The soccer season seems to creep up every year and before long you’re trying to plan what kind of players you need to improve your team and what sort of skills they’ll need to possess or have the ability to learn if they get on the team.
Coaches will only have a couple of sessions with a group of players before they’ll need to decide who’s good enough to make it onto the team, but it’s still difficult to see people’s full potential within those two sessions.
This article will give you some highly effective soccer tryout drills that will help you to easily evaluate the players in front of you so you know who’s good enough to make it onto the team. These selected drills will give you a good overview of each player and will enable you to highlight everyone’s weaknesses and strengths, so you can see what positions players could potentially work well in.
Best 8 Soccer Tryout Drills for Evaluating Players
Technical Warm-Up Drill
The first thing you’ll want to do when your potential players turn up at the field is to get them all warmed up and settled in by doing some technical warm-up drills.
Most of the players (if older) will be familiar with most warm-up drills but make sure to not assume that everyone is on the same page and explain each station to each group. Remind your players that this is just a warm-up and you will not be evaluating them during this period. However, this is a good time to see how players listen and understand instructions and how they work and interact with each other.
What is the technical warm-up?
The warm-up will entail players partnering up to work on their passing and volleys whilst also moving back and forth to warm up their bodies.
Coaches will be able to see how well players pass and receive the ball whilst moving and how well they communicate with their partners.
Some technical patterns you could do are 1 touch/2 touch passing, headers, volleys, or anything else that will get them moving.
Positioning of players for technical warm-up:
- Place two cones parallel 30 yards apart from each other
- One person will need to stand on the line with the ball parallel with the cone whilst the other player is 5 yards away facing towards them
Instructions for technical warm-up:
- The partners will move down to the other cone line whilst performing a technical skill whilst also maintaining the space between them
- Players can both do the warm-up by doing some 1 or 2 touch passing or the player moving backward can be tossing the ball to the player moving forwards and doing different technical patterns
- Once you’ve reached the other cone line, the one who was moving backward before will not be the one receiving the tosses for technical patterns
- Once partners have returned to starting positions they should wait for the next pattern to be called by the coach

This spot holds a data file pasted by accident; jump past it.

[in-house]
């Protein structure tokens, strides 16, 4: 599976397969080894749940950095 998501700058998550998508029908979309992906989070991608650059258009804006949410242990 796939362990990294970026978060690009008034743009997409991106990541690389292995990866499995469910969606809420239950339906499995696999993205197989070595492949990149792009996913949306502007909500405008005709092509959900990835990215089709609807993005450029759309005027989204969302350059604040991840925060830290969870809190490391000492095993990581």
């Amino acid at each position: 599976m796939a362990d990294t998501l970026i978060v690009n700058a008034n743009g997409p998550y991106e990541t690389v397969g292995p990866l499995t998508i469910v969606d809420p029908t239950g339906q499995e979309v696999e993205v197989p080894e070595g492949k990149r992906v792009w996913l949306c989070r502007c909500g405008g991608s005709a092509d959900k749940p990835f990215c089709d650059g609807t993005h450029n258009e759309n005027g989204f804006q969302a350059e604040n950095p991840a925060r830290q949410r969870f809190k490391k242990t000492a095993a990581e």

- Continue various technical patterns for the warm-up for around 15 minutes before beginning a short stretching session before heading into the tryout component.
Practice Games (5v5 or 8v8)
Technical drills are great for finding players with more technical footwork abilities, however, some players don’t shine in this area and can show their real potential in a short game of soccer with the other players in the tryouts.
This is as close as you’ll get to see these potential players in a real match, so it’s a good way for coaches to evaluate how they communicate with their team, the decisions they make on the pitch, and also their movement on and off the ball.
How does the 5v5 or 8v8 game work?
You’ll either need 2 teams of 5 players or 2 teams of 8 players (including a goalie) for this practice game drill and just like a normal game of soccer the goal is to score.
Smaller teams are recommended for this drill as coaches will be able to see individuals and no one will be able to hide away. Creating a smaller field is also recommended as players will need to take more touches and move around more on the ball to create space and more creative passes to each other.
Set up for practice games:
- Mark out a 70 x 45 yard field with cones
- 2 goals will need to be placed on either end with a goalkeeper in each one
- Divide the players equally into 2 teams (if the turnout is big then you can swap players in and out between the mini matches). Give each team a different colored jersey.
- Set up your formations for each team and then decide on the length of time of each mini match
- Coaches whistle or signal will start the game and the goalkeeper will take the first touch
- Players will defend their goals, attempt to score against the other team, and show off their talent as much as possible
- If a ball goes out of play, the keeper will restart the game
- Keep track of any goals scored and write down names of stand out players
- Play 3 games of 8-10 minutes, alternating the teams if you have lots of players in the tryouts
This is an easy but effective drill to evaluate the player’s abilities to keep possession of the ball whilst under pressure from the other team, with quick passing and good touches being another focus of this drill.
What is this possession drill?
A possessions drill can be done numerous ways, with small teams of 2v2 or 4v1 or 6v4, depending on the number of players in the tryouts and also the number of coaches you have evaluating. The purpose of the possession drills is to evaluate how well players hold the ball up, how quick they are to win the ball back if they lose possession, and also how good they are at decision making.
Set up & positioning:
- Mark out a 30 X 30 yard field with cones (larger for lower quality players and smaller for higher quality players)
- Designate 2 teams depending on what set-up you’d like (2v2, 4v1, etc…)
- Give different colored jersey or tags to the 2 teams
- A pile of balls should be on the outside of the area ready to chuck in if a ball goes out of play